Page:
“It’s hard for me to put it into words,” said Baxter. “It’s just a great honor to be inducted. Being that I represented Wyoming all these years and was proud to go to tournaments in the world wearing a Wyoming shirt and representing the state that I was born in and the state that I love, it’s a good honor to be recognized.”
Baxter, who was born in Powell and attended Northwest College, was introduced to the sport almost by fluke chance.
“Gary Gunderson owned the Bent Street Station there in Powell and had an arm wrestling table set up in it,” Baxter said. “My friends talked me into arm wrestling this great big guy, so I did and I beat him. Afterward, Gary came over and said he’d never seen that guy lose and that I needed to get started professionally. He got me the number of this group up in Billings and that’s where it started.”
Baxter began competing in the sport in 1989 when he entered the Montana state wristwrestling championships. His career bloomed almost immediately.
“That first year, three months after I started, I went to my first world championship event and finished sixth,” said Baxter. “The matches I lost, I didn’t lose by much, so I knew if I worked on my technique just a little bit, I’d be there.”
Baxter credits his father for helping him perfect that technique. He also admits that there’s a fine blend of technique and raw strength needed to succeed in the sport.
“I’ve seen guys who are brute strong. They bench press 600 pounds,” said Baxter, who can himself bench 405 pounds, curl 100 pounds with dumbells or do 150-pound forearm curls. “I’ve had to compete against those guys and I put them down because of the technique. At the same time, I’ve gone against guys who had just perfect technique, and I was able to win because I was able to overpower them with my strength. I really think the will to win went a long way. When I was at the table, I wanted to win.”
And win he did.
In 1990, Baxter captured the middleweight title for both the right and left arms at the World Championships in Los Angeles. Two years later, he was back atop the podium for another world title for left middleweight.
Baxter also holds a world runner-up title from the ‘98 championships at right middleweight.
His early success in the sport turned a number of heads. He was named the USAA armwrestler of the year in 1992 and was invited to the 1992 Golden Bear Championships in Moscow, Russia, placing second in the left middleweight division. In 1993, he captured the right middleweight title at the Tournament of Champions in Canada while placing as the runner-up in the left middleweight division.
In addition, he holds six national titles and more than 50 state titles, including five Cowboy State Games gold medals, to his credit. A list of notable wins from his career reads like a who’s who from the sport.
Despite a stellar career filled with victories, Baxter’s most memorable match is one that he lost.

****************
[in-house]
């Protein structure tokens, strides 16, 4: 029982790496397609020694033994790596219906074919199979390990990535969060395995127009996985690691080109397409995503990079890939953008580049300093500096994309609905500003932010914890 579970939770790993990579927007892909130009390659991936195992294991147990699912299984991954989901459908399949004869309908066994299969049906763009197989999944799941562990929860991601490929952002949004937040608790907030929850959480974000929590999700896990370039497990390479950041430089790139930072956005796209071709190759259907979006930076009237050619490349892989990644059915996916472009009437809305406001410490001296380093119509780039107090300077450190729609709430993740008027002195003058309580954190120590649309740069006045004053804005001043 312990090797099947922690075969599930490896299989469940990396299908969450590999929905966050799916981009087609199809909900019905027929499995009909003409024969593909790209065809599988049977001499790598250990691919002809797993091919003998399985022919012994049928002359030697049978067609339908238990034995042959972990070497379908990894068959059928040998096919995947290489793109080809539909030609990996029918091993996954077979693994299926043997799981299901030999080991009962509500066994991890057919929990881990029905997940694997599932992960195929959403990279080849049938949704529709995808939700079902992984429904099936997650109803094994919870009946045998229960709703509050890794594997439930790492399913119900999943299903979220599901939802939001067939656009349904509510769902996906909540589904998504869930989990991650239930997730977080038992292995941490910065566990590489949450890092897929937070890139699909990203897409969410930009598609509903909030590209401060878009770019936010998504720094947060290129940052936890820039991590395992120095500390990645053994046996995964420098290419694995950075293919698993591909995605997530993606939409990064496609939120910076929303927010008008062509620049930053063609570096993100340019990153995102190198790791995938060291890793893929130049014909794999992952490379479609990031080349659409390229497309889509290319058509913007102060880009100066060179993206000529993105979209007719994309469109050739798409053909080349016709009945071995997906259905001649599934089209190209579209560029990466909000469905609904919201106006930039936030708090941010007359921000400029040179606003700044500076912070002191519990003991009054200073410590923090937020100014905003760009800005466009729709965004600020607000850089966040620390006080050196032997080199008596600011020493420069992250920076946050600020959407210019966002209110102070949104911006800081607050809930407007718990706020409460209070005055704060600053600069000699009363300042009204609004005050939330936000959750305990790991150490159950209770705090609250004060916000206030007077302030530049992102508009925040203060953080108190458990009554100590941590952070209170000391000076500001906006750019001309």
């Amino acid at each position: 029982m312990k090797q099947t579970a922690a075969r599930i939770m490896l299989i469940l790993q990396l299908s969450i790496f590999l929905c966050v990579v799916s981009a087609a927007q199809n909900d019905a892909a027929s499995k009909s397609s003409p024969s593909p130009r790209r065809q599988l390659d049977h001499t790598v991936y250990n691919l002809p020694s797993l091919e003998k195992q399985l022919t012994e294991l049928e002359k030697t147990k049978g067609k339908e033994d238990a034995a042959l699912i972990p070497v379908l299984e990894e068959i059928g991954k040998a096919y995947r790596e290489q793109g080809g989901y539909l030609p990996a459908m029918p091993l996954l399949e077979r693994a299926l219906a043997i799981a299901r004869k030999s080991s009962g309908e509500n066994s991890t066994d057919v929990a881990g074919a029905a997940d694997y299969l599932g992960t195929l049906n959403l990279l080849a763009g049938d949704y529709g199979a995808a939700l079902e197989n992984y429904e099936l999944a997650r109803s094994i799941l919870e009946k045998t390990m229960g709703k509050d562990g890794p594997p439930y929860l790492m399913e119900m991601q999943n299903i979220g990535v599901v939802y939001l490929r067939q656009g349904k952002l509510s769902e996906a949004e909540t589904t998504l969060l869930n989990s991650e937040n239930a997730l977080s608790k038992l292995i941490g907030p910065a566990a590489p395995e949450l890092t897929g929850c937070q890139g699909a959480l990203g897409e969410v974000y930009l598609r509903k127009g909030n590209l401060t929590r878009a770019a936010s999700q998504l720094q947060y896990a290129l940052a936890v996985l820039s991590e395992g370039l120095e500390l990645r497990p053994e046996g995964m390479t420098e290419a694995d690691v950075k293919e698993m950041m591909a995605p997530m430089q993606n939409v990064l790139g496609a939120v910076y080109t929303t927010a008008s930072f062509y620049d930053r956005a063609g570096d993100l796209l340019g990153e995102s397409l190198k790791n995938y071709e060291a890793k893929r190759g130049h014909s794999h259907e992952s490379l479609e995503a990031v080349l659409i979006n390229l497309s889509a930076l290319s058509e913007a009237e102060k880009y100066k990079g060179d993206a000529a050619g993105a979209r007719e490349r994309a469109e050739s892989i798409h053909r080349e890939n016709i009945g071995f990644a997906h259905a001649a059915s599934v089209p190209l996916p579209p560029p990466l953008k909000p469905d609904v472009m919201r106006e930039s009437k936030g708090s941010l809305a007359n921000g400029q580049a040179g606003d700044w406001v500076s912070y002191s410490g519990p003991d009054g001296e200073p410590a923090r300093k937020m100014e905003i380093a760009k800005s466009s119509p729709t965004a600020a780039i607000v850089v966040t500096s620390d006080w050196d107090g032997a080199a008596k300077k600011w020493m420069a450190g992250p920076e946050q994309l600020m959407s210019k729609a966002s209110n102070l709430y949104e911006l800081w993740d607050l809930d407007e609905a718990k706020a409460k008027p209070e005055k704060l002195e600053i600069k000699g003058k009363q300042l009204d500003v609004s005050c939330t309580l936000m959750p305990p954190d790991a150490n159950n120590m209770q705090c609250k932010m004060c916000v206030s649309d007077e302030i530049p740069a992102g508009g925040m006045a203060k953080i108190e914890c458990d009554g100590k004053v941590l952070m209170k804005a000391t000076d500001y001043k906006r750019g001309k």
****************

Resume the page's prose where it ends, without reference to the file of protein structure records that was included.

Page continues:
“At the 2001 Wyoming state tournament in Douglas, I armwrestled my son Randy for the right overall title,” Baxter recalled. “He was 14 at the time and defeated me to win the title.”
The sport has changed quite a bit over the course of his career as well, in part thanks to Baxter’s success.
“When I was starting out, there weren’t a lot of Wyoming folks competing,” he recalled. “Now, there’s a team from Wyoming that goes to some of these tournaments and they’re mowing down everybody. Wyoming has a good population of arm wrestlers that are doing well now”
Some of those are competitors that Baxter helped introduce to the sport and worked with over the years.
“It’s a change from back in the day where I’d go to a tournament and be the only guy from Wyoming there,” Baxter said.
He added that he remains indebted to many from the Powell area for the help he received when first getting started in the sport.
“I had a lot of folks from around the community that helped me out and gave me money so I could do things like travel to Russia and compete,” Baxter said. “I’m still extremely thankful for the support that I received from everyone around town.”
Before turning to armwrestling, Baxter was a bull rider and competed in wrestling, cross country and track at both the state and collegiate levels. Today, he is an avid hunter and angler and enjoys basketball and football, as well as his seven children, who range in age from 26 to 8-year-old triplets.
First and foremost though, he’s an armwrestler.
“It’s like rodeo. It gets in your blood,” Baxter said. “Once you start, you’re hooked. You can’t wait to get to that next tournament. I’ve got a torn bicep and a torn rotator cuff that I’m in the process of getting healed and I’m just chomping at the bit to see if I can go out there and do it again and compete.”
If he has a regret from his many years of competition, it’s that he never got the opportunity to compete on the biggest sports stage of them all.
“I wish it would have been an Olympic sport,” Baxter said, noting that there was talk over the years of seeing the activity elevated to that lofty status. “I’m too old to do that now, but back in the day I would have loved a chance to get to the Olympics and compete.”